• On-site Water Reuse: Match water use with water quality. Examine reuse applications for landscape irrigation, ornamental ponds, flush water, and cooling towers.
  • Landscaping: Install low-flow sprinklers or trickle/drip irrigation. Optimize watering schedules and water placement, preventative maintenance, and xeriscaping techniques.

Water Efficiency Action Plan

  • Has a cost analysis been conducted on water efficiency opportunities?
  • Is the implementation schedule prioritized?
  • Have water users been informed of changes, and have feedback channels been established and opened?

Tracking and Communicating Results

  • Have monthly water usage rates been posted for employees and management?
  • Has the water efficiency achievement been publicized through media coverage, mentoring to other businesses, business environmental exchange programs, or award programs?

For more information on water efficiency measures, contact the Division of Pollution Prevention and Environmental Assistance at (919) 715-6500.

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Water Efficiency: Cooling Towers


It is not uncommon for cooling towers to consume 20 to 30 percent of the water supplied to commercial and industrial facilities. Water savings can be achieved by reducing blowdown or water discharges from cooling towers. Consider the following water-saving suggestions:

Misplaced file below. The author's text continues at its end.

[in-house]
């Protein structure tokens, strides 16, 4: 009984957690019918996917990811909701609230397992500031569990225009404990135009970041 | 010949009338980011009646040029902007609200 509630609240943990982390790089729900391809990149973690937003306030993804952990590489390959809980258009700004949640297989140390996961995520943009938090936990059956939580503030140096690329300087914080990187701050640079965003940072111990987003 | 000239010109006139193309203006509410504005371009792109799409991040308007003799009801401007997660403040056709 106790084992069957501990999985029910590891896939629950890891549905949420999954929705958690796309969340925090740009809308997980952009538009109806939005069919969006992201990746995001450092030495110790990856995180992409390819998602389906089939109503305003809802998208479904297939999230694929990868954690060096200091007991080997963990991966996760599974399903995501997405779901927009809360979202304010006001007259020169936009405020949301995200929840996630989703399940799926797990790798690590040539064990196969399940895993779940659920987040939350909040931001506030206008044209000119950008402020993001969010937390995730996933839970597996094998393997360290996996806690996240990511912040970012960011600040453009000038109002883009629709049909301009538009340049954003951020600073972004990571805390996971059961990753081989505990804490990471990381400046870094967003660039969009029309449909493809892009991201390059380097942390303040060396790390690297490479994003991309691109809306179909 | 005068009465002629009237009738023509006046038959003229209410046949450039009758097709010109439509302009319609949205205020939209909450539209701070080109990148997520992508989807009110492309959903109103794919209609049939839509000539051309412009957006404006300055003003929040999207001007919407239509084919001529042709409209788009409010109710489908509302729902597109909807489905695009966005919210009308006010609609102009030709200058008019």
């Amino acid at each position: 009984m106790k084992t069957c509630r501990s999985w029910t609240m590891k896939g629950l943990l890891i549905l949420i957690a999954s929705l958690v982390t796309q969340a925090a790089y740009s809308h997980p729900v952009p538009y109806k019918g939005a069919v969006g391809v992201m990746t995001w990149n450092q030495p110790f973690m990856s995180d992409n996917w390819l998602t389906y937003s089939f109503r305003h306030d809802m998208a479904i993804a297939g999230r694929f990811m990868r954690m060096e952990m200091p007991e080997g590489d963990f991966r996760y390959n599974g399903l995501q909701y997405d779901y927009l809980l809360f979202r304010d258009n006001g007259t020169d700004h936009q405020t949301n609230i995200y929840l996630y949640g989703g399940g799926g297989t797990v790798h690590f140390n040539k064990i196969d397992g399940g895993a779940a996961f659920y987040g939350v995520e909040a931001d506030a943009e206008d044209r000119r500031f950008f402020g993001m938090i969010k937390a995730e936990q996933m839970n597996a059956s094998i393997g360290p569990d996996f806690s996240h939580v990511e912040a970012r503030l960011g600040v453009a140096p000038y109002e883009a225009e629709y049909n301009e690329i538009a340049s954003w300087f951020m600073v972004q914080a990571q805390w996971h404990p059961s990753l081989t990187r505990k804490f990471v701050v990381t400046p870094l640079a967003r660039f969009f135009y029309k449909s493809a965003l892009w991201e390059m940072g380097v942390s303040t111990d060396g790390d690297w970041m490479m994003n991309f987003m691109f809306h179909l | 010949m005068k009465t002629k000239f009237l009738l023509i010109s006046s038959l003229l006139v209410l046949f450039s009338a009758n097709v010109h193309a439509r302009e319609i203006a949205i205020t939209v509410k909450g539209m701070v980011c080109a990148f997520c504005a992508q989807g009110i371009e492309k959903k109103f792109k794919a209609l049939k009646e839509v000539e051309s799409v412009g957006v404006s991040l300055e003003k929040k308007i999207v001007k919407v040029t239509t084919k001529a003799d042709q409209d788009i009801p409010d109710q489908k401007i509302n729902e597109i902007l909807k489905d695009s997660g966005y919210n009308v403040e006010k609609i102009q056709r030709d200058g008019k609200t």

The table below outlines advantages and disadvantages of options to optimize cooling tower operations.

Option

Advantages

Disadvantages

Operational Improvements

  • Low capital cost.
  • Low operating cost.
  • Low maintenance requirements.
  • Limited cycles of concentration.

Sulfuric acid treatment

  • Low capital cost.
  • Low operating cost.
  • High cycles of concentration possible.
  • Possible safety hazard.
  • Possible damage to system if overdosed.

Sidestream filtration

  • Reduced possibility of fouling.
  • Higher operating efficiency.
  • Reduced maintenance.
  • Reduced bleed-off.
  • Moderately high initial capital cost.
  • Limited effectiveness for solids removal.
  • Additional energy costs for pumping.

Ozonation system

  • High cycles of concentration possible.
  • Eliminates chemical treatment.
  • High capital investment.
  • Complex system.
  • Additional energy costs.
  • Possible health hazards.

Reuse of water within facility

  • Reduces overall facility water consumption.
  • Possible requirements for pretreatment (additional chemical and energy costs).
  • Increased potential for fouling if poor quality water used.

Source: Water Management: A Comprehensive Approach for Facility Managers. Enviro-Management & Research, Inc.

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Water Resources on the Internet . . .

Other Resources on the Internet . . .

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One Water Utility's Approach . . .